Chewy Chocolate Chunk Cookies

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Here is my easy recipe for super soft and chewy chocolate chunk cookies using melted butter and big chocolate chunks. No mixer required! 

Chewy Chocolate Chunk Cookies - learn the secrets to making them extra soft and thick! sallysbakingaddiction.com

There are hundreds of chocolate chip cookies recipes out there. Everyone has their favorite! But, in my mind, today’s recipe really stands out. These chewy chocolate chunk cookies are:

  • The chewiest of chewy and the softest of soft!
  • Extra thick.
  • Bakery style with an under-baked center.
  • Exploding with chocolate!

Warning: these chocolate chip cookies require a tall glass of milk. Watch me make them from start to finish in my own kitchen:

I tested today’s cookie recipe over and over again to make sure they’re absolutely perfect before sharing the recipe. I still have a big space in my heart (and tastebuds) for my Perfect Chocolate Chip Cookies. They’re one of the most popular recipes on my website!

Today’s recipe is similar, but I increased the chewy factor.

Chewy Chocolate Chunk Cookies - learn the secrets to making them extra soft and thick! sallysbakingaddiction.com

How to Make Chewy Chocolate Chunk Cookies

The cookie dough is made from standard ingredients: flour, leavener, salt, sugar, butter, egg, & vanilla. It’s the ratios of those ingredients that make this recipe stand out from the rest. 2 and 1/4  cups of flour is mixed with 1 teaspoon of baking soda, 1/2 teaspoon of salt, and my favorite: cornstarch. I use 1 and 1/2 teaspoons of cornstarch in this recipe.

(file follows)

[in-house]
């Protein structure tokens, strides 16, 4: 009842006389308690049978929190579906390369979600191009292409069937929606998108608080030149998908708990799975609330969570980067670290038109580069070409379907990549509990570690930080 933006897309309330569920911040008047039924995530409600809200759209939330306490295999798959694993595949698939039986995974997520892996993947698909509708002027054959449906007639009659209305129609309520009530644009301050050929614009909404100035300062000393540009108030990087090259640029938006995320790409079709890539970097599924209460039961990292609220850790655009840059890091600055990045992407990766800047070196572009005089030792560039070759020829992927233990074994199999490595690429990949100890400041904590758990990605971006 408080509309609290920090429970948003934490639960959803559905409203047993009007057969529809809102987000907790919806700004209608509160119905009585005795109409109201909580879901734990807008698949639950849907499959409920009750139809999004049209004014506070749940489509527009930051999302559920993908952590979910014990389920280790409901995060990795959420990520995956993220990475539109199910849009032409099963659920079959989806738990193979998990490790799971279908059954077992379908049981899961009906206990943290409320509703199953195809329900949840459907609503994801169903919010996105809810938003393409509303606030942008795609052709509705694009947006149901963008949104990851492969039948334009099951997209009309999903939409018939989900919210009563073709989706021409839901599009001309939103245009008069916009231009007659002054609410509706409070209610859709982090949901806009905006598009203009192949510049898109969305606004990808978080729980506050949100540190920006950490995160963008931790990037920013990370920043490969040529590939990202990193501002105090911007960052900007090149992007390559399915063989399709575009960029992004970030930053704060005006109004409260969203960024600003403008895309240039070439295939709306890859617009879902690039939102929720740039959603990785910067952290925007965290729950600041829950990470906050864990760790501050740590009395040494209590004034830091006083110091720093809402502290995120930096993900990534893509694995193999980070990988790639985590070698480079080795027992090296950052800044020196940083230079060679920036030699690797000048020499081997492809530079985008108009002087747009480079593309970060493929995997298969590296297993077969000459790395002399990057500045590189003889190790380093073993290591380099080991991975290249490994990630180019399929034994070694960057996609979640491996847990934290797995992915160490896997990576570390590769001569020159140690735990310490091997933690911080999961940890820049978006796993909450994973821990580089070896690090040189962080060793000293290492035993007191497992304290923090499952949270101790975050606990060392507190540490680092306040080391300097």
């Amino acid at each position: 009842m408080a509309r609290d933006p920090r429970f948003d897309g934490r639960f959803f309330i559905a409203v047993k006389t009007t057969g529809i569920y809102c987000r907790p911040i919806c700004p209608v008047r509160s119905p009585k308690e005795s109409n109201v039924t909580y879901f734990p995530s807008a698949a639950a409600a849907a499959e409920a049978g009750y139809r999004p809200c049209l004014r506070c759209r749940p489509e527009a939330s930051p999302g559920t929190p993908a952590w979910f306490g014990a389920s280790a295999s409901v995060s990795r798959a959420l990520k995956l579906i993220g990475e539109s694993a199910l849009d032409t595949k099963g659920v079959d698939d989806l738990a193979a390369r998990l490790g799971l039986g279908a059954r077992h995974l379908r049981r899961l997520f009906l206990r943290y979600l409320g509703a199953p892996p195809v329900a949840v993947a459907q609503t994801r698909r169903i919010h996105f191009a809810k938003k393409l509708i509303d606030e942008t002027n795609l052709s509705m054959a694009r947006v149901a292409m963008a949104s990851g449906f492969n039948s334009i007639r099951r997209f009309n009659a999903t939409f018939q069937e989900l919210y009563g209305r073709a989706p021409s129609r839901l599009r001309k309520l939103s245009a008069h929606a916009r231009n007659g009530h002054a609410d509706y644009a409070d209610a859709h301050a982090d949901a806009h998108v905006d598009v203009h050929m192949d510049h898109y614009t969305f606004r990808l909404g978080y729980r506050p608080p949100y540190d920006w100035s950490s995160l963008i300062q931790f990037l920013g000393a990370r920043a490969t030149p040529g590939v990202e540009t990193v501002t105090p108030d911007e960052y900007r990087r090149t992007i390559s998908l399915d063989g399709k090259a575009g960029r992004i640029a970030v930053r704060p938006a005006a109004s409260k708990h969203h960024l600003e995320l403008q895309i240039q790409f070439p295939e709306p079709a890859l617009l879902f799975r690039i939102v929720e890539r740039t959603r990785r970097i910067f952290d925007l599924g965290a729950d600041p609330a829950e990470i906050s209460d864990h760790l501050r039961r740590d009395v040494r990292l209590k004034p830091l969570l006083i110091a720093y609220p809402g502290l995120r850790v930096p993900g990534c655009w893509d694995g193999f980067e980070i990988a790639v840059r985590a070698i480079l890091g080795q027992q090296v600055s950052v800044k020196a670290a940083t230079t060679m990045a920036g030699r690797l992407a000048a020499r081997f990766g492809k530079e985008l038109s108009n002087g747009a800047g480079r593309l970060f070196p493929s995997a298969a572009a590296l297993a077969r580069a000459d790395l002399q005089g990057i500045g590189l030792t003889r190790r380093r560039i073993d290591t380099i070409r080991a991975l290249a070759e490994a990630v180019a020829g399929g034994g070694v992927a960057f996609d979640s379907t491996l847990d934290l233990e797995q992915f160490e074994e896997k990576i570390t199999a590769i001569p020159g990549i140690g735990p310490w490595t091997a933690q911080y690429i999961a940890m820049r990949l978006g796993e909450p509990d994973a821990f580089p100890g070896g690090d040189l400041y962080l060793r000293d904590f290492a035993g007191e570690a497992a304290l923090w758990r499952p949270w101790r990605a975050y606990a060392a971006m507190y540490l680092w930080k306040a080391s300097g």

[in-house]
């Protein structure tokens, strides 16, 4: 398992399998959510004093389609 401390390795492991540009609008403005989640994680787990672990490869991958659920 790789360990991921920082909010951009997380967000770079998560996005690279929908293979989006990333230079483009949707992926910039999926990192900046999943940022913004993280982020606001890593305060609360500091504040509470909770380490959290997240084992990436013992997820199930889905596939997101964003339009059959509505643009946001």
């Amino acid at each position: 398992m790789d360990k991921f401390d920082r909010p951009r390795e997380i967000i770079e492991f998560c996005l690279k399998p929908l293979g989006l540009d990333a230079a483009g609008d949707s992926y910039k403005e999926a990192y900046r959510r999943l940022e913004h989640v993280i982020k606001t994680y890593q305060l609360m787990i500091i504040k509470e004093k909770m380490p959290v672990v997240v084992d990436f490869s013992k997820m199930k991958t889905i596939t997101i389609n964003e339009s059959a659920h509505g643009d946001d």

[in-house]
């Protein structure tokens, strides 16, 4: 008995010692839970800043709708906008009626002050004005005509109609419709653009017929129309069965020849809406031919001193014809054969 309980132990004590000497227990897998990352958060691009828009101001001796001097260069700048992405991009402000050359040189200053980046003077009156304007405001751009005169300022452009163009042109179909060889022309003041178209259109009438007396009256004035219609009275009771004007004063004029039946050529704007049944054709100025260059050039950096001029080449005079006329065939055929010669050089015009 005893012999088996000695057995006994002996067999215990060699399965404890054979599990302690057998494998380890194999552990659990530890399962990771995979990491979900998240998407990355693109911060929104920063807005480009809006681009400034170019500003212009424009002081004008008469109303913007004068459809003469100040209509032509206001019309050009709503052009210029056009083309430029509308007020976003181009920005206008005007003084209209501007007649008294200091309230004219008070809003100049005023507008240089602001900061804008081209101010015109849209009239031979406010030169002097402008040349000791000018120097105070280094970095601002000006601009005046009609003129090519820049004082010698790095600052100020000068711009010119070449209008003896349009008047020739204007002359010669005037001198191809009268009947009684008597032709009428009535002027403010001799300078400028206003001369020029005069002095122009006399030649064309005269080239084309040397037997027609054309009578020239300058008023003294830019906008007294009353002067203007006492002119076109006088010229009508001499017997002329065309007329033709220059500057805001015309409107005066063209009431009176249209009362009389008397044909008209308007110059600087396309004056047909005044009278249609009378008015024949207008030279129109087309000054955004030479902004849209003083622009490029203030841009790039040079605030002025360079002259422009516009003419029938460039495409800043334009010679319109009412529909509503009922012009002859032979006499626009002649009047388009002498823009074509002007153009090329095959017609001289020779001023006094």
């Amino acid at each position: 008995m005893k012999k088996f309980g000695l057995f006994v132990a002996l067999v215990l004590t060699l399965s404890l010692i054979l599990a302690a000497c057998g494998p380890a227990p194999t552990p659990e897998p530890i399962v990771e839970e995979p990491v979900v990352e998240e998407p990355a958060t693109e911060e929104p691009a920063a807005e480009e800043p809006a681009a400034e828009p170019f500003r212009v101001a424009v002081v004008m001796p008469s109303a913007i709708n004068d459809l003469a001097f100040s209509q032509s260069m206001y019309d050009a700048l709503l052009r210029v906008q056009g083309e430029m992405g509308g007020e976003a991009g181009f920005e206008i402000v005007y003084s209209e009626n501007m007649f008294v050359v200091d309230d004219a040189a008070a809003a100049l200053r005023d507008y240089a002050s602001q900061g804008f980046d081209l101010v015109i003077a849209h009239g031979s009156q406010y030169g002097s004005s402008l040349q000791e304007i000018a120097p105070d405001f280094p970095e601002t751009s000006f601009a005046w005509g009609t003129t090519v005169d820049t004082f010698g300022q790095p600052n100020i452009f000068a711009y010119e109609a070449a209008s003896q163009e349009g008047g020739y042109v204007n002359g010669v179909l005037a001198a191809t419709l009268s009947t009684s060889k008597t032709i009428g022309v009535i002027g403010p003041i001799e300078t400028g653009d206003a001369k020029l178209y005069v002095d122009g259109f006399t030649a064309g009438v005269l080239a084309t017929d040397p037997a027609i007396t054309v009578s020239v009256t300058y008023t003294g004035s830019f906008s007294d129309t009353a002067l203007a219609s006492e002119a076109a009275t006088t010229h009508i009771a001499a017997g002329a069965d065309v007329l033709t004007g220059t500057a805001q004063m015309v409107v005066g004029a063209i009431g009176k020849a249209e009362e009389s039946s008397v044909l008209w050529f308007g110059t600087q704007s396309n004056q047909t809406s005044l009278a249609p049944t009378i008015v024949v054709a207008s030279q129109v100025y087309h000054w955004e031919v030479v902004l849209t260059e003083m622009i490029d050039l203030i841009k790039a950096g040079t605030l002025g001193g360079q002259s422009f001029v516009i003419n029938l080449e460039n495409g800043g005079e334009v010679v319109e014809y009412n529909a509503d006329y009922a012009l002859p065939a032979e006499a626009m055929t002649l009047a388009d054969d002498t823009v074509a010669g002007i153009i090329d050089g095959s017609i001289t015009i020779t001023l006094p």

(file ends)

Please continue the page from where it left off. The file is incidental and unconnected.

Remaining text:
• Why cornstarch? Cornstarch gives the cookies that ultra soft consistency we all know and love. Plus, it helps keep the cookies beautifully thick.

Use melted butter in this recipe. Most of the cookies on my website call for creaming softened butter with the sugars. Chewy chocolate chunk cookies require melted butter.

  • Why melted butter? Melted butter produces the chewiest cookies. It can, however, make your baked cookie greasy, so I made sure there is enough flour to avoid that from happening.

Since you are using melted butter, you don’t need a mixer for this cookie recipe.

Chewy Chocolate Chunk Cookies - learn the secrets to making them soft and thick! sallysbakingaddiction.com

Use More Brown Sugar

Use a mix of brown sugar and white granulated sugar in your chocolate chip cookies. I prefer more brown sugar than white granulated sugar because the moisture in brown sugar promises an extra soft and chewy baked cookie. White granulated sugar is still necessary though. It’s dry and helps the cookies spread. A little bit of spread is a good thing.

Extra Egg Yolk

Another way to promise a super chewy chocolate chunk cookie is to use an extra egg yolk. The extra egg yolk adds richness, soft tenderness, and binds the dough. You will need 1 egg and 1 egg yolk. You can freeze the extra egg white in a ziplock bag for up to 1 month or use it to make my Skinny Chocolate Peanut Butter Cupcakes. 🙂

The BEST Chocolate Chip Cookies by sallysbakingaddiction.com

The dough will be soft and the chocolate chunks may not stick because of the melted butter. Just keep stirring it; I promise it will come together.

Next is the most important step.

Chill the Cookie Dough

I can’t stress this enough! Unless you want the cookies to spread into a massive cookie puddle, chilling the dough is mandatory for this cookie recipe. It allows the ingredients to settle together after the mixing stage but most importantly: cold dough results in thicker cookies. Cover the cookie dough and chill the dough for at least 2-3 hours and even up to 3-4 days. After chilling, let your cookie dough sit at room temperature for 10 minutes before rolling into balls.

After chilling, sometimes I roll the cookie dough into balls and freeze them in a large zipped-top bag. Then I bake them straight from the freezer, keeping them in the oven for an extra minute. This way you can have just one of two cookies whenever you want!